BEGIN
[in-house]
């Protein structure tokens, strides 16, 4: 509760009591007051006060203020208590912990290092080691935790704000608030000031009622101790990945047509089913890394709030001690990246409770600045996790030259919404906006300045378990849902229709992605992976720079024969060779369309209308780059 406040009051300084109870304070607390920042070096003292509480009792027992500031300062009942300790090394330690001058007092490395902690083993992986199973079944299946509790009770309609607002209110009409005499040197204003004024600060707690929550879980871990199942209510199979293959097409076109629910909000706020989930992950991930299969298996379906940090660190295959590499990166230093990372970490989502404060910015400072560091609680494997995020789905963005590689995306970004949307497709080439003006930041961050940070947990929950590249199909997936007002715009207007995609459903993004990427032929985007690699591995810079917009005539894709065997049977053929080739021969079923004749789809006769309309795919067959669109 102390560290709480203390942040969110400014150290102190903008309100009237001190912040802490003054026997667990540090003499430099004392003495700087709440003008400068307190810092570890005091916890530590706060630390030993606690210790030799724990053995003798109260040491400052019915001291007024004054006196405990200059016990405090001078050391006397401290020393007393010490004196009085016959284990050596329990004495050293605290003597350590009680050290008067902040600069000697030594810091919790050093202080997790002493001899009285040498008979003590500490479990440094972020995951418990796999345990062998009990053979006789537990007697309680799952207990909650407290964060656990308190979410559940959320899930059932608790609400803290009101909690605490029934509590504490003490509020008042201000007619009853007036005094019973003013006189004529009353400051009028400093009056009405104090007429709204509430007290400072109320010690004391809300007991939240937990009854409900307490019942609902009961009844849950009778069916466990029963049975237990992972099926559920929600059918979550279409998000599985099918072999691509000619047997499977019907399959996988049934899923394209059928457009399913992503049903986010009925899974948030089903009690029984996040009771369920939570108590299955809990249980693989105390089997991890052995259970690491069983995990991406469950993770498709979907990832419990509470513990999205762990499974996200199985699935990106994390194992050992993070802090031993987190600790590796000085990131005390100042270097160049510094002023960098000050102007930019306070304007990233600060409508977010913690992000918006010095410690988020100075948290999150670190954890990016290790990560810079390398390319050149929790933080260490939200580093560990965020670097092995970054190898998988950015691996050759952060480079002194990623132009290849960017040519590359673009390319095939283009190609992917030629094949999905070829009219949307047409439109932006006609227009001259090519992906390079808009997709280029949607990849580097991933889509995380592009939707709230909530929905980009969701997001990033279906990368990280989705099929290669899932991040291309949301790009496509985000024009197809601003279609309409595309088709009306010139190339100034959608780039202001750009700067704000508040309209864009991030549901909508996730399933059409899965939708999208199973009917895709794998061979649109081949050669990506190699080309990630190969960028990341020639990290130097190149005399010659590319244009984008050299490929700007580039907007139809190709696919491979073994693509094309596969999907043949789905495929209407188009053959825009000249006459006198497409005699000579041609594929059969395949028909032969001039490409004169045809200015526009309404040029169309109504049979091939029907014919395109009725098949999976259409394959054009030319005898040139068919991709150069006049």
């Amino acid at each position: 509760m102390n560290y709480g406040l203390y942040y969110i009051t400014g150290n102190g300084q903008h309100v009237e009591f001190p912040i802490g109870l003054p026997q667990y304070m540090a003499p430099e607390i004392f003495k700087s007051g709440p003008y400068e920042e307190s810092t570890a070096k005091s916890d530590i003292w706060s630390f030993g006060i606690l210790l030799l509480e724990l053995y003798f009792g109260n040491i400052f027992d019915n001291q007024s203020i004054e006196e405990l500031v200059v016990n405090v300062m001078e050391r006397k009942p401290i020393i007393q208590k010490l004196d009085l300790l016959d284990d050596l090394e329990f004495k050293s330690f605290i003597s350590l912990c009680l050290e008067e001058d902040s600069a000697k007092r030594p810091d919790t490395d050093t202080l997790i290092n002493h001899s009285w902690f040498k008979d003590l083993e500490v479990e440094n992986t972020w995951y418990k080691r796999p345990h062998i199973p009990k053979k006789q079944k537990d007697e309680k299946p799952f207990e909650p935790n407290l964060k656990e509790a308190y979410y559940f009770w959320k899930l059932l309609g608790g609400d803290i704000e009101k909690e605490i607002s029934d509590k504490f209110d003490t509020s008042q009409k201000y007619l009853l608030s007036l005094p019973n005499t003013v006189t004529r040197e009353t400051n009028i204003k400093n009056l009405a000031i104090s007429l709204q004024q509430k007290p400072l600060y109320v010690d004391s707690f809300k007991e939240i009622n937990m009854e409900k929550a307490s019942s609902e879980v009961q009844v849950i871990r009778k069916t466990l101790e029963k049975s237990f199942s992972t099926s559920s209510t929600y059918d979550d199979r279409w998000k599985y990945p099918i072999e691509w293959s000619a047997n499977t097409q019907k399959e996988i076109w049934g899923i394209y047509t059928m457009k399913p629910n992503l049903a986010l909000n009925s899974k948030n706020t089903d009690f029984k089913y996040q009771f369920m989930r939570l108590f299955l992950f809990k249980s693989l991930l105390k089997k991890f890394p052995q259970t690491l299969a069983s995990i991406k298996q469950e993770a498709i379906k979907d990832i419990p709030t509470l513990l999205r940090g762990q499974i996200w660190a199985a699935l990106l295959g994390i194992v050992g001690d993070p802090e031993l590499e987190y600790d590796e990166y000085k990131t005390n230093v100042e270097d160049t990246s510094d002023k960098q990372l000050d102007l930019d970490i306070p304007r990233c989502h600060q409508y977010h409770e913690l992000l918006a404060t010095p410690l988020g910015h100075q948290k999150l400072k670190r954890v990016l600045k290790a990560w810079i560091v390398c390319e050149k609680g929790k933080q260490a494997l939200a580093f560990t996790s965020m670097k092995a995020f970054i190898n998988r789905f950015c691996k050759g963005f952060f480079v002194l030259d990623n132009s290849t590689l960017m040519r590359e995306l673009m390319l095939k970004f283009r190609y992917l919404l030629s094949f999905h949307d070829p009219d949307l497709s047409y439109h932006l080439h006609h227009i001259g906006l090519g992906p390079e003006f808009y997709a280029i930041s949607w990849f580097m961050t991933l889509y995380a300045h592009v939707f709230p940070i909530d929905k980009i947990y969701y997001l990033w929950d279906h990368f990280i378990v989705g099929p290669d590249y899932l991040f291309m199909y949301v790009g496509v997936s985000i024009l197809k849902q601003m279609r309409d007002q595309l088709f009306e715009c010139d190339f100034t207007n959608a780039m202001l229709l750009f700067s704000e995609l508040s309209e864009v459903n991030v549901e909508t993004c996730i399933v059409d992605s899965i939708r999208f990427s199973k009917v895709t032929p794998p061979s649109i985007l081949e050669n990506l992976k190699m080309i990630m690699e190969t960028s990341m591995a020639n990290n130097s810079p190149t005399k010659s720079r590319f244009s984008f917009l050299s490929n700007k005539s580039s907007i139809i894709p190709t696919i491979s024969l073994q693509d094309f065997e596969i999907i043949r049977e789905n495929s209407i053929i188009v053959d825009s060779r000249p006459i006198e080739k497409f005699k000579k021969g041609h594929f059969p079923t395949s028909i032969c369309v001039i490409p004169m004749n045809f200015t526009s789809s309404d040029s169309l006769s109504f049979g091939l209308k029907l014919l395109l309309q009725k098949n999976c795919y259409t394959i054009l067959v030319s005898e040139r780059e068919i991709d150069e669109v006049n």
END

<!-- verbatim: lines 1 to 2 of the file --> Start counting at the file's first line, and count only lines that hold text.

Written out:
[in-house]
């Protein structure tokens, strides 16, 4: 509760009591007051006060203020208590912990290092080691935790704000608030000031009622101790990945047509089913890394709030001690990246409770600045996790030259919404906006300045378990849902229709992605992976720079024969060779369309209308780059 406040009051300084109870304070607390920042070096003292509480009792027992500031300062009942300790090394330690001058007092490395902690083993992986199973079944299946509790009770309609607002209110009409005499040197204003004024600060707690929550879980871990199942209510199979293959097409076109629910909000706020989930992950991930299969298996379906940090660190295959590499990166230093990372970490989502404060910015400072560091609680494997995020789905963005590689995306970004949307497709080439003006930041961050940070947990929950590249199909997936007002715009207007995609459903993004990427032929985007690699591995810079917009005539894709065997049977053929080739021969079923004749789809006769309309795919067959669109 102390560290709480203390942040969110400014150290102190903008309100009237001190912040802490003054026997667990540090003499430099004392003495700087709440003008400068307190810092570890005091916890530590706060630390030993606690210790030799724990053995003798109260040491400052019915001291007024004054006196405990200059016990405090001078050391006397401290020393007393010490004196009085016959284990050596329990004495050293605290003597350590009680050290008067902040600069000697030594810091919790050093202080997790002493001899009285040498008979003590500490479990440094972020995951418990796999345990062998009990053979006789537990007697309680799952207990909650407290964060656990308190979410559940959320899930059932608790609400803290009101909690605490029934509590504490003490509020008042201000007619009853007036005094019973003013006189004529009353400051009028400093009056009405104090007429709204509430007290400072109320010690004391809300007991939240937990009854409900307490019942609902009961009844849950009778069916466990029963049975237990992972099926559920929600059918979550279409998000599985099918072999691509000619047997499977019907399959996988049934899923394209059928457009399913992503049903986010009925899974948030089903009690029984996040009771369920939570108590299955809990249980693989105390089997991890052995259970690491069983995990991406469950993770498709979907990832419990509470513990999205762990499974996200199985699935990106994390194992050992993070802090031993987190600790590796000085990131005390100042270097160049510094002023960098000050102007930019306070304007990233600060409508977010913690992000918006010095410690988020100075948290999150670190954890990016290790990560810079390398390319050149929790933080260490939200580093560990965020670097092995970054190898998988950015691996050759952060480079002194990623132009290849960017040519590359673009390319095939283009190609992917030629094949999905070829009219949307047409439109932006006609227009001259090519992906390079808009997709280029949607990849580097991933889509995380592009939707709230909530929905980009969701997001990033279906990368990280989705099929290669899932991040291309949301790009496509985000024009197809601003279609309409595309088709009306010139190339100034959608780039202001750009700067704000508040309209864009991030549901909508996730399933059409899965939708999208199973009917895709794998061979649109081949050669990506190699080309990630190969960028990341020639990290130097190149005399010659590319244009984008050299490929700007580039907007139809190709696919491979073994693509094309596969999907043949789905495929209407188009053959825009000249006459006198497409005699000579041609594929059969395949028909032969001039490409004169045809200015526009309404040029169309109504049979091939029907014919395109009725098949999976259409394959054009030319005898040139068919991709150069006049």